Columbia International Affairs Online: Working Papers

CIAO DATE: 04/2010

In Pursuit of Justice: Prosecuting Terrorism Cases in the Federal Courts — 2009 Update and Recent Developments

Richard B. Zabel, James J. Benjamin

July 2009

Human Rights First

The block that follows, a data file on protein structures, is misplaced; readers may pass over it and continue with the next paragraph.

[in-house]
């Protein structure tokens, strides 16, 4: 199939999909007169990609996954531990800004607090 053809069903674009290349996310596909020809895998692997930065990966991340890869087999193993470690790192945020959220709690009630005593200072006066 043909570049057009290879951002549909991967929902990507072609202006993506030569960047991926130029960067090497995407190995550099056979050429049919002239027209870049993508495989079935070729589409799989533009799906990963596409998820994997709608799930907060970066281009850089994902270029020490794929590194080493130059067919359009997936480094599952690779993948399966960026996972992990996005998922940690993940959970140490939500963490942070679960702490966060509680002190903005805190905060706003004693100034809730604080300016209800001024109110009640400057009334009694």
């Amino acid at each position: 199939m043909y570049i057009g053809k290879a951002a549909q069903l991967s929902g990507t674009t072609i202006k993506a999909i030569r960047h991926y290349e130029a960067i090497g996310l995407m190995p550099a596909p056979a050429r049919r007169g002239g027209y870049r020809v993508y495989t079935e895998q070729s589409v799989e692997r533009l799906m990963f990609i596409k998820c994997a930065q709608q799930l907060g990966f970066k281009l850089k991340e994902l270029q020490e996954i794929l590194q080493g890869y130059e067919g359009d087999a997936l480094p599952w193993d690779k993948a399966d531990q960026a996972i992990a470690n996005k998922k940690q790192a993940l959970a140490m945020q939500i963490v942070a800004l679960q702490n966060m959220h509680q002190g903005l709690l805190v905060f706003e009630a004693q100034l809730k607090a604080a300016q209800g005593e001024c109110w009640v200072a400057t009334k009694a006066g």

As the United States strives for a vigorous and effective response to radical Islamist terrorism around the globe, our country remains embroiled in an important and difficult national debate over when and how to detain and prosecute suspected terrorists. As part of this debate, some have argued for the creation of new, untested legal regimes to preventively detain and/or prosecute persons suspected of complicity in terrorism. However, often missing from the discussion is the fact that the federal courts are continuing to build on their proven track record of serving as an effective and fair tool for incapacitating terrorists. We have updated our May 2008 report, In Pursuit of Justice, to include cases and developments from the past year. Our research shows a conviction rate of more than 91% since September 11, 2001 and many notable successes in a wide variety of terrorism prosecutions. This update examines recent developments in statutes used to prosecute terrorists in federal court, evolving case law clarifying the scope of the government's military detention authority, the application of legal rules to protect classified information, and developments on other issues such as the Miranda rule, evidentiary issues, sentencing, and safety and security within the federal prison system. The creation of a brand-new court system or preventive detention scheme from scratch would be expensive, uncertain, and almost certainly controversial. In contrast, while they are not perfect, the federal courts are a fit and flexible resource that should be used along with other government resources?including military force, intelligence gathering, diplomatic efforts, and cultural and economic initiatives?as an important part of a multi-pronged counterterrorism strategy.